Microsoft, a specialist in cloud-based services, chose Schneider Electric to provide its uninterruptible power supply (UPS) to power the Microsoft datacenter equipment. The system is part of Microsoft’s plan to use 100% renewable power and replace diesel backup generators by 2030. The plan is a multi-phase program that enables Microsoft to reduce the need for diesel generation, allows for constant renewable power from any source, and provides access to ancillary services markets.
“Enhancing energy storage capabilities, including implementing long duration battery solutions for datacenters, is critically important to our mission. With this partnership, we are strengthening our commitment to sustainability and taking another step in our work to support the grid with ancillary services and shifting.” adds Ehsan Nasr, senior design researcher at Microsoft.
At the heart of the system is a planned long-duration energy storage solution from Ambri, a company that was spun out of MIT. Last year the company announced $144 million in funding last year to advance its calcium-antimony liquid metal battery chemistry. Headquartered in Massachusetts, Ambri recently received certification for UL 1973 for its liquid metal battery.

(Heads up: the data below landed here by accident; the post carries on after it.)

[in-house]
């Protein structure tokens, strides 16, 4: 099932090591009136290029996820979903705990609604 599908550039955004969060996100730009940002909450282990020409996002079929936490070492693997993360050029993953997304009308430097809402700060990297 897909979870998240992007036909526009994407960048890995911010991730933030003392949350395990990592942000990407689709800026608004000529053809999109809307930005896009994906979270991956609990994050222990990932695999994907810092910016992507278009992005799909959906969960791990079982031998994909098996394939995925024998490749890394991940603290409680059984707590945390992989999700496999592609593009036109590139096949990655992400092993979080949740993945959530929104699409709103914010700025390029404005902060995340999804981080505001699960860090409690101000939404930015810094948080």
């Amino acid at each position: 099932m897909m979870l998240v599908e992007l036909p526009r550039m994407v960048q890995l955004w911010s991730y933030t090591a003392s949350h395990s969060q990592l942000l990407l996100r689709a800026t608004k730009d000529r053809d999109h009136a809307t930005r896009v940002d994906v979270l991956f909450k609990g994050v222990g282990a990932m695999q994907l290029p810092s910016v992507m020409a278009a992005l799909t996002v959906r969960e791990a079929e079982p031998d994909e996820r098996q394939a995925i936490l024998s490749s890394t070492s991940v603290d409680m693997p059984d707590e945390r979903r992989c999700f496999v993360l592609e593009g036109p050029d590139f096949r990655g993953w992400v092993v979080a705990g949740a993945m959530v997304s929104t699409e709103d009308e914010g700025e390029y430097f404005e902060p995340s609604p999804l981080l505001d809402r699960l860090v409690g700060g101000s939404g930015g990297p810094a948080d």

Ambri’s liquid metal battery is comprised of a liquid calcium alloy anode, a molten salt electrolyte, and a cathode comprised of solid particles of antimony, enabling the use of low-cost materials and a low number of steps in the cell assembly process.
The battery is designed to meet the demands of large industrial energy customers such as data centers. It is actively being integrated with TerraScale’s Energos Reno data center project. The 250 MWh battery will be bolstered by 500 MW of on-site renewable generation.
The company said the electrolyte is thermodynamically stable with the electrodes, avoiding side reactions such as film-formation that can lead to performance degradation. The negative electrode is fully consumed when discharged, and reformed on every cycle, resulting in what the company said is a “highly repeatable process with no memory effect.” Ambri said the battery has a lifespan of 20-plus years with minimal fade, and says the systems do not produce or emit any gases, and there is no possibility for thermal runaway.
“Ambri’s batteries will help improve Microsoft’s datacenter operations while delivering important environmental and commercial benefits. With the commissioning of this project, Ambri is demonstrating how advanced, sustainable, and versatile our technology truly is. We look forward to continuing our partnership with Microsoft as we help them to reach their sustainability goals,” said Adam Briggs, chief commercial officer at Ambri.
This project with Microsoft is the latest milestone in Ambri’s progress toward commercialization. The company recently announced its new facility in Milford, Mass., which more than triples the size of Ambri’s current manufacturing footprint and allows for a production capacity of 200,000 battery cells per year that will be ready for installation starting in 2023. The new facility is expected to support up to 200 jobs and is estimated to be at full volume production in 2024.
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